Today, universities are also giving students opportunities to work with organizations where they can learn practical skills and get work-related learning opportunities. These post-millennials are bringing a new way of doing things to the private sector and many businesses are valuing their contributions. The blend of on-campus learning and work-related learning is a good way to prepare students to be both job-ready and future-ready. For example, one of the main goals of the Business-Higher Education Roundtable (BHER), a group that brings together leaders from the private sector and the higher education sector, is to create such opportunities for every student in Canada.
What must we do to combine Canada’s strengths in research and business-led innovation in order to foster more economic growth?
We need to create dynamic and open meeting places, “innovation marketplaces,” where new ideas, new entrepreneurs and researchers are always welcomed. I am hoping that the recently announced superclusters will create such environments.
You have been the President of NSERC and a leading academic in the field of Crystallography. What challenges did you have to face as a woman in STEM and how can we encourage more women and girls to take up STEM careers?
I come from a time when there were very few women in science. Being one of a few, being different, can certainly present some difficulties and hurdles but in my personal experience for every door that closes, another one opens. As I progressed in my own career, people were starting to understand that a diversity of perspectives was important and being different, bringing another point of view, became an asset so I was given opportunities that I might not have had otherwise. While we have made progress, we still have a very low proportion of women choosing to study science, particularly in the physical sciences and engineering. Yet we know that we are facing a pressing need for talents in these areas.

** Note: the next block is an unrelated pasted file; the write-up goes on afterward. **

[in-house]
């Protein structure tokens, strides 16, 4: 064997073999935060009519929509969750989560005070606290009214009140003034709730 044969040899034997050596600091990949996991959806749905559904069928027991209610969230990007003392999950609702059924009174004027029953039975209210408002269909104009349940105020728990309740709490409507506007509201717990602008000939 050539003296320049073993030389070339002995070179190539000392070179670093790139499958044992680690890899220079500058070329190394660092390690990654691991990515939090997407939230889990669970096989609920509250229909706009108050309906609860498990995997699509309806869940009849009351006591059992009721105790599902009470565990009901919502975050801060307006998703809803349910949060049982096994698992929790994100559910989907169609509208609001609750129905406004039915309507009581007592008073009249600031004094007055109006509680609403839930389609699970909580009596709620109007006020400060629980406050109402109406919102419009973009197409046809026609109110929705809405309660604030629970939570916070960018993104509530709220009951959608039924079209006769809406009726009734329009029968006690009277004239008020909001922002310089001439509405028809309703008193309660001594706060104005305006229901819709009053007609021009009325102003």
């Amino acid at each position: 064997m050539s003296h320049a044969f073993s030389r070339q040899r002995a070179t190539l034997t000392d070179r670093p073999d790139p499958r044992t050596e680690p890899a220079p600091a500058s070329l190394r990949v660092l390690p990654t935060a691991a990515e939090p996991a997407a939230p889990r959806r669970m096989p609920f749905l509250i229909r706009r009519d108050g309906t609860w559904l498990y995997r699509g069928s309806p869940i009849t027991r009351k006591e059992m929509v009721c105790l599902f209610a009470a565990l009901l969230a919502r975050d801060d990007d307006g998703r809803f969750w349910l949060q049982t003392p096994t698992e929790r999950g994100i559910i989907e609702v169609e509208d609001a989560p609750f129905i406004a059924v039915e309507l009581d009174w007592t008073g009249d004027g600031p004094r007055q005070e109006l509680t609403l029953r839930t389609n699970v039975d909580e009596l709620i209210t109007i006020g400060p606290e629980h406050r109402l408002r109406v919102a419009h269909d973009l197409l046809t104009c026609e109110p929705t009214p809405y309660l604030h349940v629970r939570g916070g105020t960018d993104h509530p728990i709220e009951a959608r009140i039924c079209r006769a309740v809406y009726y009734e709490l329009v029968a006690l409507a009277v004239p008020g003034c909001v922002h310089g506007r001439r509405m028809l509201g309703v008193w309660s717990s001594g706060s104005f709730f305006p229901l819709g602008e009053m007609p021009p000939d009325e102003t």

This is a great time to pursue studies in science. The STEM disciplines are truly exciting; we need to do more to highlight the reward an excitement in scientific careers. I also believe that the scientific method, which is at the basis of STEM disciplines, is increasingly important in everything we do. Measurements, data analysis and research skills are becoming integral skills for many jobs today. Lastly, contrary to what is often portrayed, science is a people-oriented activity; as a scientist, you work with and have an impact on people.
Will Canada be able to overcome the economic and environmental challenges it will face in the future?
We are facing many challenges but we should never underestimate humans’ capacity to evolve, to seize opportunities, to be creative and to have compassion.
In terms of economic growth, Canada has a small population base but several important niches. A special niche for Canada is at the intersection of technology and natural resources for increased environmental sustainability. We still have much to discover about our natural resources. I am curious to see what use we will find in the future for the unique materials in our oceans. Of course, the greatest resource is the human brain and Canada is a leader in the study of the brain. This knowledge has already led to important innovations, including in AI. There is much more to come as we develop, for example, therapeutics and technological solutions for the many people facing mental health challenges. I am excited to see what comes next, as Canadian researchers across many disciplines are reimagining our physical, digital, and biological worlds.